A $23m cycleway project for the inner city suburb of Grey Lynn is on the skids after local businesses said it would destroy their livelihoods.
The Grey Lynn Business Association has thanked Auckland Transport for coming up with a new scheme to replace a $4.3 million cycleway that failed the community, but withdrawn support for the latest plans in favour of short-term fixes.
"At this very moment business resilience is so severely constrained and the magnitude of the proposed disruption simply to great to withstand," GLBA co-chair Irene King said in an email to AT.
We are all struggling and if they do any more ... none of these shops will survive.
She said local opposition was based on the "previous aborted development" continuing to impact on the villages of Grey Lynn, West Lynn and other shopping precincts reliant on parking to attract customers, retailers not being able to withstand another round of protracted road works, and the cost of the project.
"We remain committed to working with you all to develop shorter term fixes that can facilitate some remedial work, King said.
Other groups that have taken a more hard-line approach to the 3.3km cycleway project, like Occupy Garnet Rd and Business Grey Lynn, also oppose plans to rip up the one-year-old $4.1m cycleway and build a higher-spec cycleway originally costed at up to $35m, but recently reduced to between $17m and $23m.
Much of the new cycleway is just a few hundred metres parallel to another cycleway through the wealthy inner-city suburb of Grey Lynn.
A Herald time-lapse video outside the $4.3m cycleway three months ago showed six cyclists using the cycleway between 7am and 8am on a fine weekday. A further two cyclists ignored the cycleway and rode on the street.
Earlier this year, AT commissioned urban design consultants Boffa Miskell to revisit the 3.3km Richmond Rd-Garnet Rd-Old Mill Rd-Surrey Cres cycleway and established two community liaison groups, whose members have been asked for feedback on the draft plans before public consultation in November.
The latest designs include large sections of separated cycleway on both sides of the street and high quality urban design and landscaping.
AT refused to make anyone available to answer questions on the latest blow to the cycling project, but issued a brief statement through walking, cycling and road safety senior media adviser Joanna Glasswell.
She said AT is collating and assessing feedback from the two community liaison groups to help with the designs before public consultation in November.
"The business association's feedback is being considered as part of this, and we look forward to getting feedback from the wider community," Glasswell said.
Earlier this month, AT major projects group manager David Nelson called the latest designs "aspirational" that would deliver a much-improved design from the original project.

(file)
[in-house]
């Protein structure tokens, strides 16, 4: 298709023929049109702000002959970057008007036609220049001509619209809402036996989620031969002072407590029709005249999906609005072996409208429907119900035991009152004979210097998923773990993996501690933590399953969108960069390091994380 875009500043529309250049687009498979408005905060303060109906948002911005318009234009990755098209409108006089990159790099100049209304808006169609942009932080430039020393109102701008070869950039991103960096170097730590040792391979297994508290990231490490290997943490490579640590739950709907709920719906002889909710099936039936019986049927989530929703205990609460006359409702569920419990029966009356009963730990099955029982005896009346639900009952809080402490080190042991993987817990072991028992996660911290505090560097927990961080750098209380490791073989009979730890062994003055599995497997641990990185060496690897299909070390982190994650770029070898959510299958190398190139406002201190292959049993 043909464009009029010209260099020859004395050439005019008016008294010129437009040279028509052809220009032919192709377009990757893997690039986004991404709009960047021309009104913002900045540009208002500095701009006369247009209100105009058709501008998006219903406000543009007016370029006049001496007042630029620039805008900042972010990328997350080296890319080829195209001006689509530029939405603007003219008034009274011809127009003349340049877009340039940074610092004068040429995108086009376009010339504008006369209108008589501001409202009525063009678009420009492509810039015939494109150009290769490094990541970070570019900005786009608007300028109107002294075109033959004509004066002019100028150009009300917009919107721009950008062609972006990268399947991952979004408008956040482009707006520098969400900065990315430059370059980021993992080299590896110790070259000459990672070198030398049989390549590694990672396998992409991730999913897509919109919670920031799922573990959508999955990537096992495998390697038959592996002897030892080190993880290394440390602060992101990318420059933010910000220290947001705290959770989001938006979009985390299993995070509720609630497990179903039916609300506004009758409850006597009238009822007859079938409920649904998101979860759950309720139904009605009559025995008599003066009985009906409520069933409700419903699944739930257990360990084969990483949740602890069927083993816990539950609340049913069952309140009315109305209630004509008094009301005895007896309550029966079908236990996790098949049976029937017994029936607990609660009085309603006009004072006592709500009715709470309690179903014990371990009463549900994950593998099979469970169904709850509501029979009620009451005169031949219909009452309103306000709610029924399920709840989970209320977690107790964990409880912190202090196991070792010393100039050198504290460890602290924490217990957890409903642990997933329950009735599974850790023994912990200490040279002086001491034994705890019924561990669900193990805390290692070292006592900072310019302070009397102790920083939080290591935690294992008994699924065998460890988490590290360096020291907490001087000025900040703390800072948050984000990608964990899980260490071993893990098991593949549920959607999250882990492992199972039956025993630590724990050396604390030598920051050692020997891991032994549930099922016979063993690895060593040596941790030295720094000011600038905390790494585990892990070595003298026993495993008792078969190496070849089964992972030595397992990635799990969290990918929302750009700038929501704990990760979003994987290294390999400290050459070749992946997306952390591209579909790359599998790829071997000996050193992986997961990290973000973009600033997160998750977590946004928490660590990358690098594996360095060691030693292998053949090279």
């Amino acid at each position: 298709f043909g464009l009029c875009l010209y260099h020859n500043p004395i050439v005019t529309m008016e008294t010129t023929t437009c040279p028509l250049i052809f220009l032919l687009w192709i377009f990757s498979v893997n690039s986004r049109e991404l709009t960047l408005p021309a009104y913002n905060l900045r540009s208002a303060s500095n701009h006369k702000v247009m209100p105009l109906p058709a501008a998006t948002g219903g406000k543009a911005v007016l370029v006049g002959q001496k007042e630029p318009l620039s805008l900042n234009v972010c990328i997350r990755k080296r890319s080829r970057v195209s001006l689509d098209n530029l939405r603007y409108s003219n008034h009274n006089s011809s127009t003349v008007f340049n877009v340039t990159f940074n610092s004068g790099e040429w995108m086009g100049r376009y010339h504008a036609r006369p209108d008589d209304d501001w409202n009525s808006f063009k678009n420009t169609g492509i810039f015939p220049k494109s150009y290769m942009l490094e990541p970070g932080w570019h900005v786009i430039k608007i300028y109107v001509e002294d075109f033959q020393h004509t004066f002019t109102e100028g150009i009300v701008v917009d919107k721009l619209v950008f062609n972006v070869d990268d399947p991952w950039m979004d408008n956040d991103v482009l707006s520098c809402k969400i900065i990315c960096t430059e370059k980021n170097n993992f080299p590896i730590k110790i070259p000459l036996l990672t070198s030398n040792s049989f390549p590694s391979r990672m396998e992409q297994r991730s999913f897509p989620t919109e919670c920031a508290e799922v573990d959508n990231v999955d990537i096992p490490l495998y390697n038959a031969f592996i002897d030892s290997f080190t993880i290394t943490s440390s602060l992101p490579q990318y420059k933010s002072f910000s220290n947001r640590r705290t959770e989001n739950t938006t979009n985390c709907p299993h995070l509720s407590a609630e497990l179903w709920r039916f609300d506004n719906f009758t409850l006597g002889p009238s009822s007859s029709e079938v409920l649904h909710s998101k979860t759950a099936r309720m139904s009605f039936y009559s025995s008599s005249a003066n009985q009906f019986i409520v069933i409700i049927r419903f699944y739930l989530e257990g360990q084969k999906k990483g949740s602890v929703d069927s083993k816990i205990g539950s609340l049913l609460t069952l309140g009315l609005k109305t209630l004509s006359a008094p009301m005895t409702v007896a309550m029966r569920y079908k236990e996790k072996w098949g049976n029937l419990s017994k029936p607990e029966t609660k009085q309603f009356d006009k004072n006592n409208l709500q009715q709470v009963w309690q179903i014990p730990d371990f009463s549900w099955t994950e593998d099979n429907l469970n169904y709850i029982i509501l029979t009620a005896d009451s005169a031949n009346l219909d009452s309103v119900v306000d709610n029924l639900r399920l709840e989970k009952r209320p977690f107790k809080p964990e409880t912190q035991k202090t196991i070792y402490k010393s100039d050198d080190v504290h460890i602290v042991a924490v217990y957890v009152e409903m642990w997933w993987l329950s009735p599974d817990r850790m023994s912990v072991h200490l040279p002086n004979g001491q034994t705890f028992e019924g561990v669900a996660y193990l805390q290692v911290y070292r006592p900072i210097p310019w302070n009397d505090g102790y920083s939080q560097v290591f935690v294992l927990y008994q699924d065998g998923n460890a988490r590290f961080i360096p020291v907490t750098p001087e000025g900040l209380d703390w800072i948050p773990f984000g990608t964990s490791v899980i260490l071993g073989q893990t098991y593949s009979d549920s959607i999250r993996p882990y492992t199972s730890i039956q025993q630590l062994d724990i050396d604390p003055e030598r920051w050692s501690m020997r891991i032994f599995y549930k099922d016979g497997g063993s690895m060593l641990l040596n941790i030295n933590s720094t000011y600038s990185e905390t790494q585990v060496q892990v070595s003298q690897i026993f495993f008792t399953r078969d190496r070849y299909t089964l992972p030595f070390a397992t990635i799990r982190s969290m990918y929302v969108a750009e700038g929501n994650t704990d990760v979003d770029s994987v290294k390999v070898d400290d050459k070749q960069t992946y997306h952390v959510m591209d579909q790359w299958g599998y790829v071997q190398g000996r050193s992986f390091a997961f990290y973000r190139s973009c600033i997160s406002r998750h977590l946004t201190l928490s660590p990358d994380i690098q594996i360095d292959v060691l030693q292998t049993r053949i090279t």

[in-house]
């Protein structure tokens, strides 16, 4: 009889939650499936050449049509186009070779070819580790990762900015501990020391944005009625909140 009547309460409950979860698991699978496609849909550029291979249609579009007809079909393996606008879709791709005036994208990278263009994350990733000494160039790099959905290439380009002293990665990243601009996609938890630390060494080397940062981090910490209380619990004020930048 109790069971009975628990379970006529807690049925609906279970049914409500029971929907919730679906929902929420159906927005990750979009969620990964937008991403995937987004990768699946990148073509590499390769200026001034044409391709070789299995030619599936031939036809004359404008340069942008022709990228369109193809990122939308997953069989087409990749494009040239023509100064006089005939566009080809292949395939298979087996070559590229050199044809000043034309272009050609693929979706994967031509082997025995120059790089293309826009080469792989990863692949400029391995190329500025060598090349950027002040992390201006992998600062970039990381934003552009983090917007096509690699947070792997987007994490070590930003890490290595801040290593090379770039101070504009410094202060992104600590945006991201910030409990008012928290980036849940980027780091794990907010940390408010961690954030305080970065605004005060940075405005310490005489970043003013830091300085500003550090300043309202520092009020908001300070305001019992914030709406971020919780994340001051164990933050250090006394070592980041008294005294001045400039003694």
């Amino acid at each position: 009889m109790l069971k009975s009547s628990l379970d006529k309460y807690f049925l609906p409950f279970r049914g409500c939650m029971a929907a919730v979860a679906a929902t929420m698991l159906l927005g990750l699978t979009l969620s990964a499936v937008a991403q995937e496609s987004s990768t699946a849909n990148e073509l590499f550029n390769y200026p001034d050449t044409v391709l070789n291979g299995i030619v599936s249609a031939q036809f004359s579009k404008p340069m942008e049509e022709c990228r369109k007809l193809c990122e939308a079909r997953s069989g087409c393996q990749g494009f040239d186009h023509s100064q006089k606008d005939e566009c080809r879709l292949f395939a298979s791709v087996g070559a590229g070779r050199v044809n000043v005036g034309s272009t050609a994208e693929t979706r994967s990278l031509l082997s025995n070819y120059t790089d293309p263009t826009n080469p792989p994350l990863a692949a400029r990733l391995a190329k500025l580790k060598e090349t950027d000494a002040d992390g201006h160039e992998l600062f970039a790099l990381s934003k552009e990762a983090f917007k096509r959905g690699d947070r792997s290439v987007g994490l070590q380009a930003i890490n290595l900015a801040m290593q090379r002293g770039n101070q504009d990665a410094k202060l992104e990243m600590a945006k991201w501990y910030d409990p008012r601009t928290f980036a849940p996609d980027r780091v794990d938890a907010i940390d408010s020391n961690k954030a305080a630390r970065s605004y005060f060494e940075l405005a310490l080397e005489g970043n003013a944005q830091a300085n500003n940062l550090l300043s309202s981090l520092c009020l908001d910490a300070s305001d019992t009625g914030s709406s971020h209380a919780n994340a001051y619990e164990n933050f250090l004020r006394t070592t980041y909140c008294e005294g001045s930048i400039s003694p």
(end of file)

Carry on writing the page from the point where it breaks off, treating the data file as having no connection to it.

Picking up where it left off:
Businesses speak out
Kathleen Haimes has lost $100,000 and been told by her accountant to close her doors since Auckland Transport mucked up the parking outside her shop for a cycleway.
Haimes has been designing and selling furniture in the "Black Box" group of shops on the corner of Richmond Rd and Surrey Cres for 18 years in what has been a "really vibrant, busy, busy area".
Not any more, says Haimes: "We are all on the verge of closing. We are all struggling and if they do any more ... none of these shops will survive. They would all have to close."
Haimes said the shops are destination shops, people come and go, and need car parks. Auckland Transport removed car parks with the first cycleway project and is now proposing a roundabout or set of lights on the corner that would take away more car parks.
A dairy, currently being refurbished across the road on Surrey Cres, would be a waste of time because there would be nowhere for people to stop for five minutes.
"I would like to get some respect and some one-hour parking and then just leave everything how it is," said Haimes.
Across Richmond Rd from Haimes, Barry Jujnovich has been running West Lynn Painters and Panelbeaters for 48 years, in which time he has seen four or five accidents.
He says AT is spending millions on a cycleway that serves no purpose and is not needed. The only thing needed are some proper pedestrian crossings.
"It is going to take six months minimum to redo the stuff up they did in the first place. What's the point of doing something that has worked so well for so long," Jujnovich said.
At Siostra restaurant in West Lynn, opened in 2014 by Esther and Beki Lamb, Esther said AT had delivered a "badly designed, ugly, senseless refit of the West Lynn village that to my knowledge no one in the community asked for, except the cycleway lobby".
Esther said she was not against cyclists, but "we sucked it up, understanding that civil works are part of doing business in a city. But not twice".
"I dread another round of construction," said Esther, whose business has had a 12.5 per cent rent increase.
"We could not sustain a drop in turnover for any length of time. We are up against the wire as it is. AT should fix the worst faults and leave it as it is," she said.
Local resident and paraplegic William Gruar is unhappy with AT for creating a steep slope to go up and down in his wheelchair to a new pedestrian crossing built as part of the first cycleway project.
He printed an open letter for people to sign saying "the cycle paths should be abolished" and took it to the Grey Lynn Returned Services Club.
"To my surprise 50 people signed. I ran out of forms. The anger was palpable," Gruar said.